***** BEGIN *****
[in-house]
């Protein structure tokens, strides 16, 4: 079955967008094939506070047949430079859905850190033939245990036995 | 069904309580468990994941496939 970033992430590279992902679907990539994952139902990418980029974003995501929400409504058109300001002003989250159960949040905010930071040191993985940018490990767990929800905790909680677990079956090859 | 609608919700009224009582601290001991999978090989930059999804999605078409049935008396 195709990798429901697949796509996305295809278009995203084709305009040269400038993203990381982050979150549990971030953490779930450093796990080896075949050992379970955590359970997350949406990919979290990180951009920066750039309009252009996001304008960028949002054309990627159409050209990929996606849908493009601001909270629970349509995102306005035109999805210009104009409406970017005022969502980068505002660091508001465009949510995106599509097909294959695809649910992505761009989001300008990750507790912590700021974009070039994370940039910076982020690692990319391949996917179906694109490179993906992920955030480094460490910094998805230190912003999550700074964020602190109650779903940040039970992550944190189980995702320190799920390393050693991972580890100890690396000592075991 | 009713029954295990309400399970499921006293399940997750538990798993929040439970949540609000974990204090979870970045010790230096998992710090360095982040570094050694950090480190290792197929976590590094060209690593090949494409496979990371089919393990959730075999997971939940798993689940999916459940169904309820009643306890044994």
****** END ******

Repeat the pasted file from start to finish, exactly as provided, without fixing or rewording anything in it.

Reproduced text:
[in-house]
């Protein structure tokens, strides 16, 4: 079955967008094939506070047949430079859905850190033939245990036995 | 069904309580468990994941496939 970033992430590279992902679907990539994952139902990418980029974003995501929400409504058109300001002003989250159960949040905010930071040191993985940018490990767990929800905790909680677990079956090859 | 609608919700009224009582601290001991999978090989930059999804999605078409049935008396 195709990798429901697949796509996305295809278009995203084709305009040269400038993203990381982050979150549990971030953490779930450093796990080896075949050992379970955590359970997350949406990919979290990180951009920066750039309009252009996001304008960028949002054309990627159409050209990929996606849908493009601001909270629970349509995102306005035109999805210009104009409406970017005022969502980068505002660091508001465009949510995106599509097909294959695809649910992505761009989001300008990750507790912590700021974009070039994370940039910076982020690692990319391949996917179906694109490179993906992920955030480094460490910094998805230190912003999550700074964020602190109650779903940040039970992550944190189980995702320190799920390393050693991972580890100890690396000592075991 | 009713029954295990309400399970499921006293399940997750538990798993929040439970949540609000974990204090979870970045010790230096998992710090360095982040570094050694950090480190290792197929976590590094060209690593090949494409496979990371089919393990959730075999997971939940798993689940999916459940169904309820009643306890044994």